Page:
But..WHAT could have been? It's fair to say that, having learnt the enormously dramatic ripple effect of chance encounters, I've developed this malignant desire to not to miss out on possible experiences open to me, to embrace as much as I can and from that, grow Grow GROW. But even today, I came back to That Question.
It's the same way that the media portrays all teenagers are all brainless Skins renegades because, letsfaceit, that's simply more FUN. We crave sensationalism or being made to feel something. There aren't many Irish people I know who don't love complaining or moaning about something. (hello electionsss)
But when I look into it, I know that What Could Have Been was..not much. That's reality, but the unknown can both question and intrigue, and that dark side of the moon IS something that is endlessly fascinating to me.
I should blog about that bloody deFECKt aswell..
Therefore, it causes pointless regrets that are without any basis. Some people talk and say nothing, do nothing, say a big No to life beyond pretence. The fact that the people in my life I look up to or just plain love genuinely like me is a source of completely contrastingly explosive happiness, and I metaphorically slapped myself in the cerebellum today when TWICE, that goddamn guilt ball approached me, much like with Jésus in The Big Lebowski.
Why the scroobius pip was I worrying when I wasn't happy/was mostly just bored when with them? As if 40,000 acquaintance-relationships would render be a fraction of the happy I am now, even amid all this exam chaos. Settling for the sake of it isn't, or shouldn't be, an option. As isn't being stuck in a pointless job or course, I don't care what they say. Maybe that's naiive, actually I'm sure it is, but there's no money anywhere anyway so you might as well have a bittuv integral direction in your life and live on happiness and a prostituting job on the side. Or should that be on the corner?
Perhaps this is an An Education moment for me, but the idea of wasting your short and valuable time on things or experiences unprovokingly mediocre while beautiful things and people roam your peripheral vision seems offensively futile. It has taken me SO long to learn how to think simply, it's this really unbelievable thing I've learnt about myself.
I'll wrap this up before heading to Chino for a curry chip butty & some of their brain-kissing coffee with an insanely relevant quote about the 60s from an insanely relevant 70s film, Cemetery Junction:
"What if the world is having another party and we're missing it cause we're stuck here?".

Sunday, February 6, 2011

Odette/Odile Syndrome

So I saw Black Swan last week and, like Brazil or a wine so fine it’s worthy of Dylan Moran, its been growing better and better and embedding itself deeper and deeper in my mind over the past eight daze. It’s one of the closest things I’ve seen that encompasses what art is..the whole odd indefinable spectrum of it: the emotion, the psychological commitment to it, how the act of creating something can consume you – on different levels ofc.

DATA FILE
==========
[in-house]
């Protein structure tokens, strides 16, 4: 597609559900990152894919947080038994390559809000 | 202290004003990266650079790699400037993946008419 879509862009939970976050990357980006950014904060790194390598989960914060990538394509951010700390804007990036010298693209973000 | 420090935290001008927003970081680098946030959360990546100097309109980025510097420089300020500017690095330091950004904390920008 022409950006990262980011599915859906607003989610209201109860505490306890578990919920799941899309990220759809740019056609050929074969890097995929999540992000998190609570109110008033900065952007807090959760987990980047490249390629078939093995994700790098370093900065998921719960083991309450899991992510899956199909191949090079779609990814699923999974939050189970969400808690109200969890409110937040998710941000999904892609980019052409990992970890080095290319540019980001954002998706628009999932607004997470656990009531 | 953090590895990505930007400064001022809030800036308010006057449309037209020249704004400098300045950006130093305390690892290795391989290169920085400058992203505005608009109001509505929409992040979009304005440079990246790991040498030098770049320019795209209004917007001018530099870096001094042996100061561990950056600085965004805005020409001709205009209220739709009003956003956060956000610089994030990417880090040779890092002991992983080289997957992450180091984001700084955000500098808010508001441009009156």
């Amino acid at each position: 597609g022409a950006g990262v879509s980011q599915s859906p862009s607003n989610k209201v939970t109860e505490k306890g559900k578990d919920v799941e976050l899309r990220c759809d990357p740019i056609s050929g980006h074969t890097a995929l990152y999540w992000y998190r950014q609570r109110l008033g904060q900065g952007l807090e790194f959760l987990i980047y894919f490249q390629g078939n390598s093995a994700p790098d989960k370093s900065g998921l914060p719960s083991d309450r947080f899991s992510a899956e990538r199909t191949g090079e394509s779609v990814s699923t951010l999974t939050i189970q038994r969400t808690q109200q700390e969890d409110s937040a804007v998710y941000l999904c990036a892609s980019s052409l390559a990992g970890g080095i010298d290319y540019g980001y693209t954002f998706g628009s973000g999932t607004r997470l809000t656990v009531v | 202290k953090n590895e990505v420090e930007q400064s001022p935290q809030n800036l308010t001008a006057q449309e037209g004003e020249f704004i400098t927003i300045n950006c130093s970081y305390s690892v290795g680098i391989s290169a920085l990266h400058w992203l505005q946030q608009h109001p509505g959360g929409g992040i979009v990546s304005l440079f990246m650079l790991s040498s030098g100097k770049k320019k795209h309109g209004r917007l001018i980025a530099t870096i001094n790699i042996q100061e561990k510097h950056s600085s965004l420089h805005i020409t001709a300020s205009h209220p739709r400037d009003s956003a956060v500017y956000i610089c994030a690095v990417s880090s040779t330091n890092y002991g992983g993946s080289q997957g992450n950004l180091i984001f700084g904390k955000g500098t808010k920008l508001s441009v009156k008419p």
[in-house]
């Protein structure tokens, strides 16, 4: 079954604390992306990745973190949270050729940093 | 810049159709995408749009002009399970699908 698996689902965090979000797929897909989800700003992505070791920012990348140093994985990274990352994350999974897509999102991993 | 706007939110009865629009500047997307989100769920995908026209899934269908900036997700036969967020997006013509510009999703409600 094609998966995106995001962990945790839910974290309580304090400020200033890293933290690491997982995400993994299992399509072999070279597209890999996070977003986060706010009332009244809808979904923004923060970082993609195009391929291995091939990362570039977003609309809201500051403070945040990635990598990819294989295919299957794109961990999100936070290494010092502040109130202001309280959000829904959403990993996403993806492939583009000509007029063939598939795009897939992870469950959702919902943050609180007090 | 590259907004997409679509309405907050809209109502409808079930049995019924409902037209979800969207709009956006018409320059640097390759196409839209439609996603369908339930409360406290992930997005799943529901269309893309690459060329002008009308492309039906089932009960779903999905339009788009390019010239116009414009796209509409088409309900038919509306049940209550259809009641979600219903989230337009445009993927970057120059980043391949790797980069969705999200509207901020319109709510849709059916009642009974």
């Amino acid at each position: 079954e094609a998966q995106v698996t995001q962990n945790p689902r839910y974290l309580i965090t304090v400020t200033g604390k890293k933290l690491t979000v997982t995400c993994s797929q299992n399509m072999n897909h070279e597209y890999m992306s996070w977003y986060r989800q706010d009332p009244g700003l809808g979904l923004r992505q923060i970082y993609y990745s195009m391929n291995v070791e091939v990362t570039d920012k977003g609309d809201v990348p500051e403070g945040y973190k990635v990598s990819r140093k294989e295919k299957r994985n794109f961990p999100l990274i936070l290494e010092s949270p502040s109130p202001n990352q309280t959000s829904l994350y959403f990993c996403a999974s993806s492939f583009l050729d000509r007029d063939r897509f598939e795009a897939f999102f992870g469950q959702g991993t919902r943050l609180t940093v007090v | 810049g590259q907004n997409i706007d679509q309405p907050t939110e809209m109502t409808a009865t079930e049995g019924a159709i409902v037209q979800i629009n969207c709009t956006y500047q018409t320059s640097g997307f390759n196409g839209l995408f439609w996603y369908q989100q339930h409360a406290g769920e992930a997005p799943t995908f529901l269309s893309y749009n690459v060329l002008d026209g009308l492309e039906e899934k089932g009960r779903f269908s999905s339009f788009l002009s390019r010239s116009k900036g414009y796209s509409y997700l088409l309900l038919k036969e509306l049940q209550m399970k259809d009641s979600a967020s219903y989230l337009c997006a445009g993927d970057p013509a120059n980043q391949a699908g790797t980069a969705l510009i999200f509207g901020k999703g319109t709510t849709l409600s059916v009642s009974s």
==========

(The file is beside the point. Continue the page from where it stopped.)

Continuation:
I’ve lost all sense of surroundings and time when drawing before but I haven’t quite gone as far as Nina does while becoming the “perfect” artiste in BS. Heh, that looks like bullshit.
But anygay, honestly it was beautiful, and genuinely sickeningly disturbing at the same time, like when you eat too much Turkish delight after thinking about how nice it seemed in Narnia. As a non-believer said, “there is NO light in this film”. And I think that’s true in that every frame is clogged with claustrophobia, every camera angle is truly nausea-inducing and every character, in contrast to Nina is a decidedly black, or at the very least grey, swan.
But after a week of mulling it’s full-bodied undertones around my brain, it seems that the light of this film is the art that is created in it, the bi-product of all the therefore necessary introspective-craziness that occurs around it. And BOI, is ballet beautiful. It’s something that keeps popping up like a facebook chat notification on the monitor of my life, and I’m even more fascinated by it now than when I first saw The Red Shoes.
It seems like the ULTIMATE art form in that it is obligatory to let it uttely consume you, to give yourself over to the process, pouring as much pure emotion into it as possible and conveying all this through the greatest instrument you’ll ever own- your body. Hopefully that doesn’t sound like an American self help book.
I also love the irony of having to look as graceful, elegant, delicate and feminine by beating your body into unnatural acts and achieving an incredible level of fitness..a frankly fucking odd concept that’s explored in all it’s disturbingness in this film. Its unexpectedly and extremely appropriate that the director also did The Wrestler & Requiem For A Dream.
Its fair to say that I’m VERY double rainbow about this.
SO, what really gets me about the intensity of BS (ha), which seriously made me as tremeeendously dizzy and nauseous coming out of the cinema as Parnassus ’09 made me stunned and enlightened. Well actually, there’s the rub: no one really GOT Parnassus, a fucking..work of art in itself that had more of an effect on me..at least not on a large mainstream scale anyway. So how is it the EVERYONE loves BS, something so extreme it’s worthy of a cult status?
Don’t get me wrong, I think it’s fantastic that something like this is getting the attention (and hopefully Oscar) it deserves and I’m not saying a film loses credibility if it’s not so obscure that only indie kids know of it, but the idea that it’ll get any way watered-down is teeerrifying. And also, what about all the other films as bizarre and affecting as this that DON'T get credit? I don’t have faith in the idea that art should be elitist, and yeah, it’s great that such a film will most definitely influence pop culture..(PoTC anyone?) But who really wants to see thirteen year olds donning the hot new ballerina trend, making the monochrome tutu what the poncho of 2005 was, or HELL, whatamisaying: what nu-rave of 2009 has become.
Maybe you just can’t win, maybe it’s inevitable that BS will become a living, changing thing of it’s own and as The Ginsberg said: “Art IS a community effort”. I really hope it doesn’t get filtered to the point that it's cheapened or weakened though.
So come what may, it's worth your while to see this film.